If federal policymakers fail to put forward a balanced deficit-reduction plan that includes significant revenues, Minnesota’s schools, roads and bridges, and communities would be substantially harmed, with serious implications for the state’s economy.
New analysis by the Center on Budget and Policy Priorities finds that Minnesota would lose an estimated $420 million in federal funding for education, law enforcement, clean water, and other state and local priorities in 2014 under the House-passed Ryan budget, which illustrates what a deficit-reduction plan that doesn’t include revenues would look like. The total impact from 2013 to 2021 would be a loss of $3.8 billion in federal funding to Minnesota and local communities.
Federal policymakers agreed to a deficit-reduction plan last year called the Budget Control Act. But there’s likely more to come. As the paper explains:
Leading federal policymakers generally agree that to keep the national debt from growing faster than the economy, the deficit must be reduced by at least $3 trillion over the next 10 years, in addition to the roughly $1 trillion in savings from complying with the spending caps imposed by last summer’s Budget Control Act (BCA).
There is also general agreement among these leaders to limit cuts to Social Security and Medicare for current beneficiaries and not to cut defense further than under the BCA. In this context, without revenue increases as a meaningful part of deficit reduction, federal funding for state and local governments will take a major hit.
The Ryan budget passed by the U.S. House gives an idea of what kinds of cuts could happen if revenues are not part of the package. The Ryan budget likely would reduce federal funding for health care in Minnesota, since it would cut Medicaid by 34 percent by 2022.
In addition, the Ryan budget would reduce what’s called “discretionary funding” for states and localities by an estimated 22 percent, and make cuts to transportation and transit. The consequences would be severe and widespread:
- Education. Head Start, teacher quality programs, special education and schools in high-poverty areas likely would face deep cuts.
- Transportation. Likely cuts would hurt Minnesota’s ability to build and repair roads, bridges, airports and public transportation systems.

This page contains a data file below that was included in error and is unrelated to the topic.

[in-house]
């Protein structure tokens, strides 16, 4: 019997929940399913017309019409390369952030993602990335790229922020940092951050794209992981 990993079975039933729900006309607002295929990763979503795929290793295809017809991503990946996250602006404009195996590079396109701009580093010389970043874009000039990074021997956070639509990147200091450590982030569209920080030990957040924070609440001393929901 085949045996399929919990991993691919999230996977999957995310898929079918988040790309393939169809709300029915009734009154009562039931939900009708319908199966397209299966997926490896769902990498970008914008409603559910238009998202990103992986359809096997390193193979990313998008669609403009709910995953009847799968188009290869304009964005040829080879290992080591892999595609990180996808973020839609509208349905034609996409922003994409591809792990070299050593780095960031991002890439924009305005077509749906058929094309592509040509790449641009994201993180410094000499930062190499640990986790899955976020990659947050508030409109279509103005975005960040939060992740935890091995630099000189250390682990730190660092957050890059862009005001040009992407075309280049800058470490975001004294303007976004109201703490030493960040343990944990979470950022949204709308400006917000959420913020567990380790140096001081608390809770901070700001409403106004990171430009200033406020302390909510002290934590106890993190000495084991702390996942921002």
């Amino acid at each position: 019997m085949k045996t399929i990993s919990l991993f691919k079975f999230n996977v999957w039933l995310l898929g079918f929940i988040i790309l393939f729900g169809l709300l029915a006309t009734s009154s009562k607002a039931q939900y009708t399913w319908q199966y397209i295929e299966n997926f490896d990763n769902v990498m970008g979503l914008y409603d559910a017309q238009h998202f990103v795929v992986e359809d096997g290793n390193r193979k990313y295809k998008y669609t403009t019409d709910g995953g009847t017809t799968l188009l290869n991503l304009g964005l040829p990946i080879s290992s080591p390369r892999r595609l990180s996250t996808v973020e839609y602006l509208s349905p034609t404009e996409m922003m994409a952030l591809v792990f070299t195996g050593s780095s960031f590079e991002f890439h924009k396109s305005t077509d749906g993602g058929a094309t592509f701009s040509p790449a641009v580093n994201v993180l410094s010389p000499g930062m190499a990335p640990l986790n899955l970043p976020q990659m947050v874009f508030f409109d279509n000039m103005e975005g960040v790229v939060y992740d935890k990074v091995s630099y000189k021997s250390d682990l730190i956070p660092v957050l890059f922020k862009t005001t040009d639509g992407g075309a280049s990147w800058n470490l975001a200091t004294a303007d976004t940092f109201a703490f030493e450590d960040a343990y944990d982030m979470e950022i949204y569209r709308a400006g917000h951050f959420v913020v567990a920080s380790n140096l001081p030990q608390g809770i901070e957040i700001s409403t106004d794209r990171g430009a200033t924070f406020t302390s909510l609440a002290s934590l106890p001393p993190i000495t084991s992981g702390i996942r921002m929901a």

- Public safety and disaster response. Minnesota would likely have less funding for disaster assistance and grants that help local police departments hire, train and equip officers.
- Community development. Funds that help improve water and sewer systems and revitalize our neighborhoods likely would face cuts.
- Housing. It’s likely that Minnesota would be less able to provide rental assistance and heating assistance for low-income people, many of them elderly.
- Workforce. Minnesota would have fewer resources for workforce training and placement services and child care assistance for low-income working parents.
- Health. Funding cuts would hinder Minnesota’s ability to keep community health centers open, provide mental health and substance abuse services, and support nutrition among low-income mothers and young children.
These cuts would be on top what will already occur under the spending caps in the Budget Control Act. By 2021, under the Ryan budget, federal grant funding for states, counties and cities would reach historic lows, and be less than half of the historical average.
Additionally, the funding cuts to states, counties and cities under the Ryan budget proposal would far exceed the automatic cuts scheduled to begin in January, often referred to as sequestration. In 2014, the Ryan budget cuts would be three times as deep, inflicting far more damage than sequestration. In later years, as the sequestration cuts diminish but the Ryan cuts remain as deep, the difference would be even larger.
It’s critical that Minnesota’s members of Congress support a responsible and balanced approach to long-term deficit reduction that includes increases in revenue. This approach recognizes that tax cuts have been a significant contributor to the growth in the federal deficit. A balanced approach is crucial so that deficit reduction does not lead to a substantial increase in poverty and inequality and reduce our investment in the building blocks of our future prosperity, such as education, transportation, and safe and vibrant communities.
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